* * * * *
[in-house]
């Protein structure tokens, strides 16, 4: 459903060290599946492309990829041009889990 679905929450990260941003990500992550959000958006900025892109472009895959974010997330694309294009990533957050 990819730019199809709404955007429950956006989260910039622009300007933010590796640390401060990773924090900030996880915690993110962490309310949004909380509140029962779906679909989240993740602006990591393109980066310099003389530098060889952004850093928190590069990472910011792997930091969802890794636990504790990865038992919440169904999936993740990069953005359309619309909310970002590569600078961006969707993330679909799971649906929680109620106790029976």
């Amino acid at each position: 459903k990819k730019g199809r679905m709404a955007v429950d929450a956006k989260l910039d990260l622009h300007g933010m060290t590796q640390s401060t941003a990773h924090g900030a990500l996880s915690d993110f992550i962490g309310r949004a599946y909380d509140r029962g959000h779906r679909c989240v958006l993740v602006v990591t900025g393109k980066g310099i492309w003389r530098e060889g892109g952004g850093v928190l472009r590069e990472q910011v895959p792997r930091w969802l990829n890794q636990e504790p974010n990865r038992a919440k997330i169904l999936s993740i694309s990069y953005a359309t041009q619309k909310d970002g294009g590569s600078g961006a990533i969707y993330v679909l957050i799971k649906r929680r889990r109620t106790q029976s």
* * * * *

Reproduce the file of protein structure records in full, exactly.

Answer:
[in-house]
């Protein structure tokens, strides 16, 4: 459903060290599946492309990829041009889990 679905929450990260941003990500992550959000958006900025892109472009895959974010997330694309294009990533957050 990819730019199809709404955007429950956006989260910039622009300007933010590796640390401060990773924090900030996880915690993110962490309310949004909380509140029962779906679909989240993740602006990591393109980066310099003389530098060889952004850093928190590069990472910011792997930091969802890794636990504790990865038992919440169904999936993740990069953005359309619309909310970002590569600078961006969707993330679909799971649906929680109620106790029976």
């Amino acid at each position: 459903k990819k730019g199809r679905m709404a955007v429950d929450a956006k989260l910039d990260l622009h300007g933010m060290t590796q640390s401060t941003a990773h924090g900030a990500l996880s915690d993110f992550i962490g309310r949004a599946y909380d509140r029962g959000h779906r679909c989240v958006l993740v602006v990591t900025g393109k980066g310099i492309w003389r530098e060889g892109g952004g850093v928190l472009r590069e990472q910011v895959p792997r930091w969802l990829n890794q636990e504790p974010n990865r038992a919440k997330i169904l999936s993740i694309s990069y953005a359309t041009q619309k909310d970002g294009g590569s600078g961006a990533i969707y993330v679909l957050i799971k649906r929680r889990r109620t106790q029976s």